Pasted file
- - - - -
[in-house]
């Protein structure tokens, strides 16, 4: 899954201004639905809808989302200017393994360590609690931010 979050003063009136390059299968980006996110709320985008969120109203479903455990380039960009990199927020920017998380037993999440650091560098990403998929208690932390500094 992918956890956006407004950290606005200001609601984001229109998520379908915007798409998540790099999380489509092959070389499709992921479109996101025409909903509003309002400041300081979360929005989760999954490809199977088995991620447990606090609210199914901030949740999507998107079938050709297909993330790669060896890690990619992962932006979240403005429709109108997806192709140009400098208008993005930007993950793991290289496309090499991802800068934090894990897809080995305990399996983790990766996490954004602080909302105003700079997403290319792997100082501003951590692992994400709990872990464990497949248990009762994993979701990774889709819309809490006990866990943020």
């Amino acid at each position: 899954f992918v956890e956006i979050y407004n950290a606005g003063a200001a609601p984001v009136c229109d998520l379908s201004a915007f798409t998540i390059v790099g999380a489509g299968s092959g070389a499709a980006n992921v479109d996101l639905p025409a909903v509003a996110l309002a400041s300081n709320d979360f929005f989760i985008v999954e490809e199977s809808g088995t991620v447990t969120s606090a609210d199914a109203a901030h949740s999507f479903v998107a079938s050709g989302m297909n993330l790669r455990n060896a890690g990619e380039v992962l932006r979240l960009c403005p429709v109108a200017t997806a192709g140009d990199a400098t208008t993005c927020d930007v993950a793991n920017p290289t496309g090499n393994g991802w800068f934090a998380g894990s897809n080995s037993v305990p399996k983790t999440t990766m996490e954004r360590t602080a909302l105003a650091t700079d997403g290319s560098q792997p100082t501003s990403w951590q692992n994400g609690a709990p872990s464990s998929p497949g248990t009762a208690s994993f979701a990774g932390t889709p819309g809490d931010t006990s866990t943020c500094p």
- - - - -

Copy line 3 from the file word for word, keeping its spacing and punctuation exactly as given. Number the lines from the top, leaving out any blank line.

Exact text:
């Amino acid at each position: 899954f992918v956890e956006i979050y407004n950290a606005g003063a200001a609601p984001v009136c229109d998520l379908s201004a915007f798409t998540i390059v790099g999380a489509g299968s092959g070389a499709a980006n992921v479109d996101l639905p025409a909903v509003a996110l309002a400041s300081n709320d979360f929005f989760i985008v999954e490809e199977s809808g088995t991620v447990t969120s606090a609210d199914a109203a901030h949740s999507f479903v998107a079938s050709g989302m297909n993330l790669r455990n060896a890690g990619e380039v992962l932006r979240l960009c403005p429709v109108a200017t997806a192709g140009d990199a400098t208008t993005c927020d930007v993950a793991n920017p290289t496309g090499n393994g991802w800068f934090a998380g894990s897809n080995s037993v305990p399996k983790t999440t990766m996490e954004r360590t602080a909302l105003a650091t700079d997403g290319s560098q792997p100082t501003s990403w951590q692992n994400g609690a709990p872990s464990s998929p497949g248990t009762a208690s994993f979701a990774g932390t889709p819309g809490d931010t006990s866990t943020c500094p």